Hybridization between the blue mussels Mytilus galloprovincialis and M. trossulus along the Pacific coast of North America: evidence for limited introgression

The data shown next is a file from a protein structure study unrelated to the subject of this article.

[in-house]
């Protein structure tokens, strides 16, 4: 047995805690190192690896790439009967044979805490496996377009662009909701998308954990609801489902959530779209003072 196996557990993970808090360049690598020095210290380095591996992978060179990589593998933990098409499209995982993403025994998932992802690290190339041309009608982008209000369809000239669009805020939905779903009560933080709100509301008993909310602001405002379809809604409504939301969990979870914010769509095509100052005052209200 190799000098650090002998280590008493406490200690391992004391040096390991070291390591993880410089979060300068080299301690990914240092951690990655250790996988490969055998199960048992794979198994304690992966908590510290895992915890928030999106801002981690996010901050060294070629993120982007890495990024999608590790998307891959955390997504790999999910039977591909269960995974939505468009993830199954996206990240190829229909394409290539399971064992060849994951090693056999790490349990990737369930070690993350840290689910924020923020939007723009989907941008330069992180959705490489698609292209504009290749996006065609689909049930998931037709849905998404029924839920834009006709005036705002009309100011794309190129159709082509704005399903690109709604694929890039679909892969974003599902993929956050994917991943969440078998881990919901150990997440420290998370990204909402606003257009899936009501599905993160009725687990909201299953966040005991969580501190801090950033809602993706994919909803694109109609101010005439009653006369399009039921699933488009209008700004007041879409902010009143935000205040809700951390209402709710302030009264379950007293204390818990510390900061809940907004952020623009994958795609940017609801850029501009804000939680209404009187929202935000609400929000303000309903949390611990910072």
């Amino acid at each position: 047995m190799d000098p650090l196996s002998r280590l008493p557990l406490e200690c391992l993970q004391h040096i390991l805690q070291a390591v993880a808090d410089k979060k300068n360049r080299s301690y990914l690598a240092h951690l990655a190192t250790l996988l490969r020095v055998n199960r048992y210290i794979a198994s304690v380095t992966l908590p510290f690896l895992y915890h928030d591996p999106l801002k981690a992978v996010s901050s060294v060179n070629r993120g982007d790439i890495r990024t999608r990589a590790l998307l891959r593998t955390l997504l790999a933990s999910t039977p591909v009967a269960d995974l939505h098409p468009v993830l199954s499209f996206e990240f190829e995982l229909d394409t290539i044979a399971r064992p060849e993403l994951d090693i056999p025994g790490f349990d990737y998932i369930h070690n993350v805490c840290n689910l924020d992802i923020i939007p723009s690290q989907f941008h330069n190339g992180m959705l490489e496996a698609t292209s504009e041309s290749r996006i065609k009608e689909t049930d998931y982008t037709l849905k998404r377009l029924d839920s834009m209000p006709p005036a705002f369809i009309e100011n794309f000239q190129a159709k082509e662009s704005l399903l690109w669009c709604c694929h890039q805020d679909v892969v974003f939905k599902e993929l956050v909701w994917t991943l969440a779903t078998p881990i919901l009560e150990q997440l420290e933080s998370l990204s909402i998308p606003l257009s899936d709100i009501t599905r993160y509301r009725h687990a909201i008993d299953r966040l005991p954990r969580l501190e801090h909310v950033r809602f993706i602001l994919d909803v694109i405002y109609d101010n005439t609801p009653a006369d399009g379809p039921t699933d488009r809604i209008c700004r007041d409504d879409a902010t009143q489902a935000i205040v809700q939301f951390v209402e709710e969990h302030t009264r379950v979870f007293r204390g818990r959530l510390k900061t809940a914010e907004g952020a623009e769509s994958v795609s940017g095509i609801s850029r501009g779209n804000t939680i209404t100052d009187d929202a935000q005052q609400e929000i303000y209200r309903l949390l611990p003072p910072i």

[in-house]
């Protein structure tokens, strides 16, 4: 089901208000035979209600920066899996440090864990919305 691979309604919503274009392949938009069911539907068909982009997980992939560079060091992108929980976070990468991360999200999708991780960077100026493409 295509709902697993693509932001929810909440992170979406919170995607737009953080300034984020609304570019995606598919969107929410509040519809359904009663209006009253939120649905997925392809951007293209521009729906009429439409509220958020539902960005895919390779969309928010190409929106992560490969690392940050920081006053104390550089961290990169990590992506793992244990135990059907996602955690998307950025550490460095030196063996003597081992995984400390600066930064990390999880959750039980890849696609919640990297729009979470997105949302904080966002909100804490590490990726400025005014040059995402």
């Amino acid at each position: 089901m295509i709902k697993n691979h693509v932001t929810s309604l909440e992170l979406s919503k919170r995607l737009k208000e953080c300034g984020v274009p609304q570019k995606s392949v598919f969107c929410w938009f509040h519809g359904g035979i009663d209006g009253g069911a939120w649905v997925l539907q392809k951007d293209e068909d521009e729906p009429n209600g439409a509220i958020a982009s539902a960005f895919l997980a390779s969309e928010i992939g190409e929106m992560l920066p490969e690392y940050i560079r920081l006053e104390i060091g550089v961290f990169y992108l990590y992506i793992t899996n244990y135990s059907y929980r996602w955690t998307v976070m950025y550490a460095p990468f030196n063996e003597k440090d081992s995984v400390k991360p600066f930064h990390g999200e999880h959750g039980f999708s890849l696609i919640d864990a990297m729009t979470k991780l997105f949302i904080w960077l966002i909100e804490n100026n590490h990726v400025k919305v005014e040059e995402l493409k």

Two species of blue mussel, Mytilus galloprovincialis and M. trossulus, co-occur and hybridize along the Pacific coast of North America. Using a set of polymerase chain-reaction (PCR)-based genetic markers which diagnostically identify these species, we show that they are sympatric from the Cape Mendocino region to the Monterey Peninsula in northern and central California, USA. Mussels with hybrid genotypes were detected in all populations sampled in the region of sympatry, and the frequency of hybrid genotypes in individual hybrid populations ranged from 13 to 44%. Significant frequencies of first-generation backcross genotypes were detected in two individual hybrid zone populations (Berkeley and Monterey Marina) and in the hybrid zone as a whole, indicating that the potential exists for introgression between M. galloprovincialis and M. trossulus. Despite this potential, we found no evidence of advanced introgression beyond first-generation backcrosses, suggesting that gene flow between M. galloprovincialis and M. trossulus has been quite limited. The frequency of mussels with M. trossulus and hybrid genotypes declined abruptly south of Monterey Peninsula, while the frequency of mussels with M. galloprovincialis and hybrid genotypes declined precipitously north of Cape Mendocino. These abrupt genetic discontinuities indicate that this blue mussel hybrid zone is presently positioned between two prominent coastal features and there is little, if any, export of alleles from the hybrid zone into bordering parental populations.
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